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Moksh Pathak
Moksh Pathak

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A Networking demo for WASI

The recent integration of networking services in WASI opens new doors of possibilities and prospects one can accomplish using WebAssembly. Enarx uses Wasmtime as a WebAssembly runtime to run the workload. To demonstrate the power of networking in Confidential Computing with the help of Enarx, I am going to demonstrate a simple TCP echo server but with a slight twist. The TCP server listens to the client, but echoes back the normal data along with the ROT-13ed version of data. One doesn’t need to don the proverbial Sherlock hat to understand the direct benefits of networking in a TEE. With the help of Enarx, we can network securely even on a untrusted system.

Although simple in implementation, this ROT-13 networking demo could be the basis of a encryption/decryption service running in a Trusted Execution Environment.

Here's my video explaining the same, which was presented at the OC3 conference 2022.

The following points surmise whats happening in the demo :

  • We run the TCP server in an Enarx keep.
  • We connect to the server using the ncat command.
  • We send the data to server and server echoes back the data along with the ROT13ed version of data.

Strange

The piece of code encrypting the data with ROT-13 cipher is :

if bytes_read != 0 {
       let received_data = &received_data[..bytes_read];
       let s = String::from_utf8_lossy(received_data);
       if let Ok(str_buf) = from_utf8(received_data) {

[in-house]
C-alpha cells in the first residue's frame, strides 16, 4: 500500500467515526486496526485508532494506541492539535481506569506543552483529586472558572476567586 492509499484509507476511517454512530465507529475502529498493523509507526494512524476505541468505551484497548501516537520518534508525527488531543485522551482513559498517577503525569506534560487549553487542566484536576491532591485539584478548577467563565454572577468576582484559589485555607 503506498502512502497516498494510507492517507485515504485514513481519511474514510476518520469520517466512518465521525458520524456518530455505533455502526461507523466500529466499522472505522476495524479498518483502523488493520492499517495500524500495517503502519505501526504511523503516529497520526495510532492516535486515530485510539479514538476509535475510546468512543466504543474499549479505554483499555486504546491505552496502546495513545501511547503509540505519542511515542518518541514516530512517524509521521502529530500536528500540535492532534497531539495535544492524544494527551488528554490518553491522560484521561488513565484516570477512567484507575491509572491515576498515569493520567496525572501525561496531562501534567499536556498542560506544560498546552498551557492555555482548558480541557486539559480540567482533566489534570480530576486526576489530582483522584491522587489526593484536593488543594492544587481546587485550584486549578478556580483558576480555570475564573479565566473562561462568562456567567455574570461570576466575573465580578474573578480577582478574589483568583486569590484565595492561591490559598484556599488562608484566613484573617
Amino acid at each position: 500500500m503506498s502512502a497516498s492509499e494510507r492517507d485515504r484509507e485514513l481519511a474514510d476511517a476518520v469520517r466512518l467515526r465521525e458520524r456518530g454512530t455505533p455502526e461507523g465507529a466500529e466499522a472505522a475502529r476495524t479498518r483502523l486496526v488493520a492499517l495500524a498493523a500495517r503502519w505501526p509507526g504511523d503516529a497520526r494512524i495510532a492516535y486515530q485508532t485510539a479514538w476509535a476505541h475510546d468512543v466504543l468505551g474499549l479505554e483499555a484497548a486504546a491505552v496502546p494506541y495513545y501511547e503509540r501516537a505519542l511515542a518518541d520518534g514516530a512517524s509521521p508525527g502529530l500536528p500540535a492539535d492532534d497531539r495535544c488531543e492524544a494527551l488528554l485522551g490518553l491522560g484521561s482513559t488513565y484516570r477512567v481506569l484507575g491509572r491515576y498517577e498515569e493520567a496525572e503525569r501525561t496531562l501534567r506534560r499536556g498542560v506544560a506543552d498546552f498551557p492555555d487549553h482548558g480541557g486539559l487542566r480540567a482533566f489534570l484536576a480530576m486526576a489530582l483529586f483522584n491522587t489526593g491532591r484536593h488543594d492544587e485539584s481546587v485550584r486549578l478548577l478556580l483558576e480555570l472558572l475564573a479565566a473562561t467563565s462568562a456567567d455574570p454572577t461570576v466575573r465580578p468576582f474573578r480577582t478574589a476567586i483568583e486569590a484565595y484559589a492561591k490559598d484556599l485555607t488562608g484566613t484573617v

let mut coded_string = String::from("");
             for c in s.chars(){
               let charcode = c as u32;
               if c.is_lowercase(){
                   let a_code = 'a' as u32;
                   let rotcode = ((charcode - a_code +13)%26) + a_code;
                   coded_string.push(char::from_u32(rotcode).unwrap());
               }
               else if c.is_uppercase(){
                   let a_code = 'A' as u32;
                   let rotcode = ((charcode - a_code + 13)%26) + a_code;
                   coded_string.push(char::from_u32(rotcode).unwrap());
               }
               else{
                   coded_string.push(c);
               }
           }
           println!("Received encrypted data: {}", str_buf);
           println!("Decrypted received data: {}", coded_string);
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The original TCP server demo’s code can be found here.

Let me explain the code to you.

We first check whether we received any bytes or not. Then, we convert the bytes to a dynamically allocated String in Rust using String::from_utf8_lossy. String::from_utf8_lossy turns invalid UTF-8 bytes to �. We also need a mutable String to store our ROT-13ed data, and we call it coded_string.

We iterate over each character of our String s which contains all the data sent by the client, so that we can rotate the alphabets by 13 places. To achieve that, we need to convert the characters into their ASCII key code, add 13 to it, convert it back to characters, and then push it to the coded_string.

The ASCII code for a is 097, while the ASCII code for A is 065, that’s why we take 2 different conditions to encrypt our data correctly, if c.is_lowercase() and else if c.is_uppercase(), respectively. An astute reader must have observed that there’s a 3rd condition, an else condition in the code. That condition is there to ensure that any other character of the received data, which is not an alphabet, is still appended to our coded_string. We only encrypt the alphabets in ROT-13 cipher, not the numbers or any other characters.

As a last step, we print the received data from client, and the ROT13 version of the data.

At last, we don’t need to worry about networking on an untrusted system, simply run your workload in Enarx. Hypervisor got infected? No issues. Firmware libraries tampered with? No worries. Operating system compromised? No problem. Take charge of your data, keep it confidential, come what may.

Hope you found this informative.

Best,
Moksh Pathak

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